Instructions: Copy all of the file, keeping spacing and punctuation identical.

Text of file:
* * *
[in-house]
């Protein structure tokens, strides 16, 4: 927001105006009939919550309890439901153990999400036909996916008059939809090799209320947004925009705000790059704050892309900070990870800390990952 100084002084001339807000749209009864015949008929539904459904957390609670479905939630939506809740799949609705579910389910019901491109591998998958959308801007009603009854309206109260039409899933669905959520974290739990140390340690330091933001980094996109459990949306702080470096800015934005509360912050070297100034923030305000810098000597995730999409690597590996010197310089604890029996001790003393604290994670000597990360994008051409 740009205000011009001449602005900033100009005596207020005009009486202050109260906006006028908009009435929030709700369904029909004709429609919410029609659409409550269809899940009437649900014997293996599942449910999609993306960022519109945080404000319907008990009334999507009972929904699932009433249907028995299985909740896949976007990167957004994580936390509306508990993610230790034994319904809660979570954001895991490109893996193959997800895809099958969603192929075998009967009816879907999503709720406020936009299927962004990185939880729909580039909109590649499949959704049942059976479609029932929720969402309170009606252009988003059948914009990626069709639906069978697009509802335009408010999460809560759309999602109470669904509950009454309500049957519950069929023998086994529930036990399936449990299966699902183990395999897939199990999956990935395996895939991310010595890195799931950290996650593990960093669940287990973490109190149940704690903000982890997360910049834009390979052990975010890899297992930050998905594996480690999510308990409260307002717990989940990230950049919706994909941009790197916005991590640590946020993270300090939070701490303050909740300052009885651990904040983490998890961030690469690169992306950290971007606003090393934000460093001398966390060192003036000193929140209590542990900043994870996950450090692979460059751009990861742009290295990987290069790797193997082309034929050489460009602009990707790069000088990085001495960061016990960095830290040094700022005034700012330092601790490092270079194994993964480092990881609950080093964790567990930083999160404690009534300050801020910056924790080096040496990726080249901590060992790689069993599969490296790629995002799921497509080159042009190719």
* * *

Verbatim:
[in-house]
């Protein structure tokens, strides 16, 4: 927001105006009939919550309890439901153990999400036909996916008059939809090799209320947004925009705000790059704050892309900070990870800390990952 100084002084001339807000749209009864015949008929539904459904957390609670479905939630939506809740799949609705579910389910019901491109591998998958959308801007009603009854309206109260039409899933669905959520974290739990140390340690330091933001980094996109459990949306702080470096800015934005509360912050070297100034923030305000810098000597995730999409690597590996010197310089604890029996001790003393604290994670000597990360994008051409 740009205000011009001449602005900033100009005596207020005009009486202050109260906006006028908009009435929030709700369904029909004709429609919410029609659409409550269809899940009437649900014997293996599942449910999609993306960022519109945080404000319907008990009334999507009972929904699932009433249907028995299985909740896949976007990167957004994580936390509306508990993610230790034994319904809660979570954001895991490109893996193959997800895809099958969603192929075998009967009816879907999503709720406020936009299927962004990185939880729909580039909109590649499949959704049942059976479609029932929720969402309170009606252009988003059948914009990626069709639906069978697009509802335009408010999460809560759309999602109470669904509950009454309500049957519950069929023998086994529930036990399936449990299966699902183990395999897939199990999956990935395996895939991310010595890195799931950290996650593990960093669940287990973490109190149940704690903000982890997360910049834009390979052990975010890899297992930050998905594996480690999510308990409260307002717990989940990230950049919706994909941009790197916005991590640590946020993270300090939070701490303050909740300052009885651990904040983490998890961030690469690169992306950290971007606003090393934000460093001398966390060192003036000193929140209590542990900043994870996950450090692979460059751009990861742009290295990987290069790797193997082309034929050489460009602009990707790069000088990085001495960061016990960095830290040094700022005034700012330092601790490092270079194994993964480092990881609950080093964790567990930083999160404690009534300050801020910056924790080096040496990726080249901590060992790689069993599969490296790629995002799921497509080159042009190719």